Ok. So about mental 'push' and superstition:

"I think therefore I am."
('Net cookies to whoever can answer which philosopher is attributed with that branch of philosophy without hitting up Wiki.)

EVEN IF we created God(s)... is that so bad? If it helps us morally then I see not a darn thing wrong with it.

And in turn if charms and spellwork help us to focus on why we want to do something and how we're going to go about doing it then... I see that as a positive thing.

Remember that childhood book "The Little Engine That Could"? There ya go. Positive thinking at it's most powerful.

And maybe it's not just about superstition it's about the need for clarity of focus? Getting rid of the brain chatter and keeping our goals in mind.

Angel said...

Forgot to add:

If humans can reach such a conclusion about consciousness with the rationale being "I think THEREFORE I am" then doesn't this translate into meaning we are every bit as powerful as we think we are?

Delusion and potential psychosis does exist, for sure. But when perception about your reality is based on such a wide open field as that.... boundaries, therefore, do not exist.

Ultimately, I think this is the exact intent of Pleroma in showing us how much we are loved. We are loved infinitely and immeasurably. And therefore we should not feel confined by him nor create boundaries within ourselves. We should create and learn and love and make all the mistakes we think we need to in order to find where we feel 'right' in our own skin. As long as we're satisfied with our progress then we will be happy human beings.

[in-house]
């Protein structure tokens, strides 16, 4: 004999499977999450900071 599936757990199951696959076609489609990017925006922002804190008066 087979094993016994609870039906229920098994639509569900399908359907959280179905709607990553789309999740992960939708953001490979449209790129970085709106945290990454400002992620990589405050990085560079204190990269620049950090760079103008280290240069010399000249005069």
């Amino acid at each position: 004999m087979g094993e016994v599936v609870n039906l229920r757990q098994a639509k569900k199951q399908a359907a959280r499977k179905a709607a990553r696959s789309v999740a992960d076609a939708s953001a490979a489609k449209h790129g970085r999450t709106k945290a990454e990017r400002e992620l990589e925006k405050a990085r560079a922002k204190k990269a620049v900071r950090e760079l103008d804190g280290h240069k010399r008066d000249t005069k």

I'm going off on a tangent here so I'll shut up and go back to reading my book. May take me a few days but I think I'll eventually get my head screwed on straight again.

Thanks for putting up with my long winded speech, Chad.


Chadly said...

I've basically come to the conclusion that the only time most things like spellwork are bad are if you try to force that belief on someone else, or perhaps try to 'curse' someone. But even then, I tend to agree with the statement in the movie "The Skeleton Key": It won't hurt you if you don't believe in it. The main character, at the end, was only cursed by the Bad Hoodoo Spirit's spell, because by that point in the movie, she *believed* in the power of the magic, and therefore *believed* she had been cursed.

As for psychosis, I had to struggle with that one a lot, being a psychology oriented person in the midst of my psych classes when I first started this path. I finally came to the realization that there is a difference between spiritual belief/visions and hallucinations of a mentally ill nature. In fact, the DSM-IV has a whole section dealing with the fact that some things in some cultures, while we may think they are delusions or symptoms of a disorder, are actually part of their religious belief and culture, and there are other ways to know if someone who "hears voices" is having a religious experience or a psychotic one.

Angel said...

OH bless you, Chad, for pointing out that last tidbit of info. After being bashed in the face by atheism the past few days I've grown weary of hearing just how "obviously psychotic" all religious people are.